It is no secret that investors were looking for some sort of safety in March. After all, there were growing fears of a trade war, ongoing issues in Korea, increased equity volatility and a decline in cryptocurrencies. Even interest rate pressures were there before the flight to quality. All this adds up to quite a story for gold investors.
Gold is often considered the ultimate safe haven during times of uncertainty. It remains debatable whether that should still be the case, but for a couple thousand years or more of history gold has defined wealth and been a store of value.
24/7 Wall St. just saw how the equity outflows were quite high in the second half of March, and it looks like gold-backed exchange traded funds (ETFs) and similar instruments were the beneficiaries. RBC Capital Markets recently took a positive stance on gold during uncertain times in the form of its top gold-mining stock picks.
The World Gold Council has released its March inflows and outflows data on gold-backed funds, as well as the year-to-date figures. In prior reports, the council expressed its reasons why cryptocurrencies are not a real substitution for gold.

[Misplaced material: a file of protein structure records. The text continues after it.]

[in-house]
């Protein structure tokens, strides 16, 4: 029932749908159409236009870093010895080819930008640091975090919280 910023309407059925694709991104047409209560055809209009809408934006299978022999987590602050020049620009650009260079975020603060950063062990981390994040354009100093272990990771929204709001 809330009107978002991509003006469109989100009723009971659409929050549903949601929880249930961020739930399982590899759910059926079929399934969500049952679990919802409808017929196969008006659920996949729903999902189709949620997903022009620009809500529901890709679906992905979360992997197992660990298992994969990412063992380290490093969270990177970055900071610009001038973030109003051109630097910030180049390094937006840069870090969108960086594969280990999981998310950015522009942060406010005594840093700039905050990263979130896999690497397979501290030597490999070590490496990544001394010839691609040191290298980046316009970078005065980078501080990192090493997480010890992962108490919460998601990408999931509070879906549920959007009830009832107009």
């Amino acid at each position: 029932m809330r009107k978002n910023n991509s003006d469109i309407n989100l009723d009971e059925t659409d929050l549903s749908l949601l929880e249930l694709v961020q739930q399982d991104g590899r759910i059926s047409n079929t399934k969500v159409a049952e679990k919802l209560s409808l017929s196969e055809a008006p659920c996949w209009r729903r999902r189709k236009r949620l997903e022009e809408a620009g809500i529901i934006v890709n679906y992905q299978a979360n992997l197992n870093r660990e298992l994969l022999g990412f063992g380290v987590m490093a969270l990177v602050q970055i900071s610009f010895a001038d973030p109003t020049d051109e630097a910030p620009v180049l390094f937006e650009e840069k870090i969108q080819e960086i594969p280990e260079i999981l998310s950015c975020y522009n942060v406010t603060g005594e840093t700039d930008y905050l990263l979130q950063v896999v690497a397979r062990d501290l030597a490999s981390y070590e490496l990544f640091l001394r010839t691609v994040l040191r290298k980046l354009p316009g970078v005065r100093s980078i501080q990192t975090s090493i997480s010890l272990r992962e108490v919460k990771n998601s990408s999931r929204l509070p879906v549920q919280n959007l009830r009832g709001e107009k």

It turns out that global gold-backed ETFs added a total of 22.5 tonnes of gold during March. This was an increase to 2,415 tonnes, worth some $102.8 billion. The council’s preliminary statement said:
Inflows in the US and China reflect broader market uncertainty related in part to geopolitical risks such as global trade tensions in March – more broadly, North American-listed funds have accounted for 85% of total net inflows so far this year… A weaker US dollar and stock market performance also drove US investors to gold, which has been one of the year’s best performing assets, having rallied 2.5% through Q1.
More specifically, North American funds accounted for 85% of total net inflows this year, at about 27.9 tonnes worth $1.2 billion. The SPDR Gold Shares (NYSE: GLD) and the iShares Gold Trust (NYSE: IAU) were the primary drivers of North American and global inflows. In March alone, these accumulated 15.1 tonnes ($642 million, 1.8% of assets) and 5.4 tonnes ($230 million, or 2% of assets), respectively.
There was a bit of a different move in Europe, with outflows of 1.2 tonnes. The council’s March notes showed that European outflows were mostly led by U.K.-listed gold-back funds and that those outflows were driven by a stronger pound sterling and higher certainty that an agreement with Europe on Brexit will be met.
A recovery in the stock market from Wednesday’s lows has taken some of the strength out of gold. On Thursday morning, gold was last seen down almost 0.4% at $1,325 per ounce. That price looked as though it was ready to hit $1,350 per ounce in the wee hours of Wednesday morning.